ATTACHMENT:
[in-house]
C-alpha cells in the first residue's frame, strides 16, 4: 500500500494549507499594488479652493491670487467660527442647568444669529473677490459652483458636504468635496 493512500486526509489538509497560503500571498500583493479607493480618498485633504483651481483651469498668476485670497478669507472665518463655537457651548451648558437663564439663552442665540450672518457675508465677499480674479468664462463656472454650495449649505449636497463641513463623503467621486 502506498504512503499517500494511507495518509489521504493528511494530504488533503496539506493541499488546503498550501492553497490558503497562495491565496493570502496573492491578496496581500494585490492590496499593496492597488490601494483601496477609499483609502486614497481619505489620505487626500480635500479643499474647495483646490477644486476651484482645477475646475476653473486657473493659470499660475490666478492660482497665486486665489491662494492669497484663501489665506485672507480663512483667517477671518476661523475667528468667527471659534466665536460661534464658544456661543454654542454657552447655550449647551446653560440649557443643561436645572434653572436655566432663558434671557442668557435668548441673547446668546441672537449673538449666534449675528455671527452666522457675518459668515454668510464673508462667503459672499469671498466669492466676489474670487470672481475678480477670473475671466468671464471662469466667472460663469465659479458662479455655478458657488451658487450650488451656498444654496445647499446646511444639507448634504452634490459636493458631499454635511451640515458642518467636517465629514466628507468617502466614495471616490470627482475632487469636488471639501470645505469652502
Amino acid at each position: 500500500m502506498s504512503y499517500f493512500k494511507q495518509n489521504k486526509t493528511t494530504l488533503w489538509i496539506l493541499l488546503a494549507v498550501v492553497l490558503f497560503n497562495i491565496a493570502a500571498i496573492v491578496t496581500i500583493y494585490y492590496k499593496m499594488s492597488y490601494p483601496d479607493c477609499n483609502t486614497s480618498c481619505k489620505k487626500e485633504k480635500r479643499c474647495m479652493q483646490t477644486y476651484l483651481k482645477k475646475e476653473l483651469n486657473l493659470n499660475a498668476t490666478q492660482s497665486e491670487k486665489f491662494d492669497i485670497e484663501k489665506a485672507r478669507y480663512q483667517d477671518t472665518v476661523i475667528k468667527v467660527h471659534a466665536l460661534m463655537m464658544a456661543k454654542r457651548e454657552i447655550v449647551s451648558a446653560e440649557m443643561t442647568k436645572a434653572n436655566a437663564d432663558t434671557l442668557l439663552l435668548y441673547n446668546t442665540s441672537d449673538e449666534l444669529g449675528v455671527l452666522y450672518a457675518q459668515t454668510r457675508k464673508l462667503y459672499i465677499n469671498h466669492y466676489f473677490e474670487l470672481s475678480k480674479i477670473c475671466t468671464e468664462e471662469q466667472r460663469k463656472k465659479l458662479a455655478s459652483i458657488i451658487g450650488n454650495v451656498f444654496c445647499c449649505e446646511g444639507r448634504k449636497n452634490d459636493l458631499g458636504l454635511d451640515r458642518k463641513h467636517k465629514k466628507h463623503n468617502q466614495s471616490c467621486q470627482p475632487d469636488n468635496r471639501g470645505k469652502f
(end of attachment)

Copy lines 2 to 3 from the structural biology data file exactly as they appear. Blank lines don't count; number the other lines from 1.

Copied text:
C-alpha cells in the first residue's frame, strides 16, 4: 500500500494549507499594488479652493491670487467660527442647568444669529473677490459652483458636504468635496 493512500486526509489538509497560503500571498500583493479607493480618498485633504483651481483651469498668476485670497478669507472665518463655537457651548451648558437663564439663552442665540450672518457675508465677499480674479468664462463656472454650495449649505449636497463641513463623503467621486 502506498504512503499517500494511507495518509489521504493528511494530504488533503496539506493541499488546503498550501492553497490558503497562495491565496493570502496573492491578496496581500494585490492590496499593496492597488490601494483601496477609499483609502486614497481619505489620505487626500480635500479643499474647495483646490477644486476651484482645477475646475476653473486657473493659470499660475490666478492660482497665486486665489491662494492669497484663501489665506485672507480663512483667517477671518476661523475667528468667527471659534466665536460661534464658544456661543454654542454657552447655550449647551446653560440649557443643561436645572434653572436655566432663558434671557442668557435668548441673547446668546441672537449673538449666534449675528455671527452666522457675518459668515454668510464673508462667503459672499469671498466669492466676489474670487470672481475678480477670473475671466468671464471662469466667472460663469465659479458662479455655478458657488451658487450650488451656498444654496445647499446646511444639507448634504452634490459636493458631499454635511451640515458642518467636517465629514466628507468617502466614495471616490470627482475632487469636488471639501470645505469652502
Amino acid at each position: 500500500m502506498s504512503y499517500f493512500k494511507q495518509n489521504k486526509t493528511t494530504l488533503w489538509i496539506l493541499l488546503a494549507v498550501v492553497l490558503f497560503n497562495i491565496a493570502a500571498i496573492v491578496t496581500i500583493y494585490y492590496k499593496m499594488s492597488y490601494p483601496d479607493c477609499n483609502t486614497s480618498c481619505k489620505k487626500e485633504k480635500r479643499c474647495m479652493q483646490t477644486y476651484l483651481k482645477k475646475e476653473l483651469n486657473l493659470n499660475a498668476t490666478q492660482s497665486e491670487k486665489f491662494d492669497i485670497e484663501k489665506a485672507r478669507y480663512q483667517d477671518t472665518v476661523i475667528k468667527v467660527h471659534a466665536l460661534m463655537m464658544a456661543k454654542r457651548e454657552i447655550v449647551s451648558a446653560e440649557m443643561t442647568k436645572a434653572n436655566a437663564d432663558t434671557l442668557l439663552l435668548y441673547n446668546t442665540s441672537d449673538e449666534l444669529g449675528v455671527l452666522y450672518a457675518q459668515t454668510r457675508k464673508l462667503y459672499i465677499n469671498h466669492y466676489f473677490e474670487l470672481s475678480k480674479i477670473c475671466t468671464e468664462e471662469q466667472r460663469k463656472k465659479l458662479a455655478s459652483i458657488i451658487g450650488n454650495v451656498f444654496c445647499c449649505e446646511g444639507r448634504k449636497n452634490d459636493l458631499g458636504l454635511d451640515r458642518k463641513h467636517k465629514k466628507h463623503n468617502q466614495s471616490c467621486q470627482p475632487d469636488n468635496r471639501g470645505k469652502f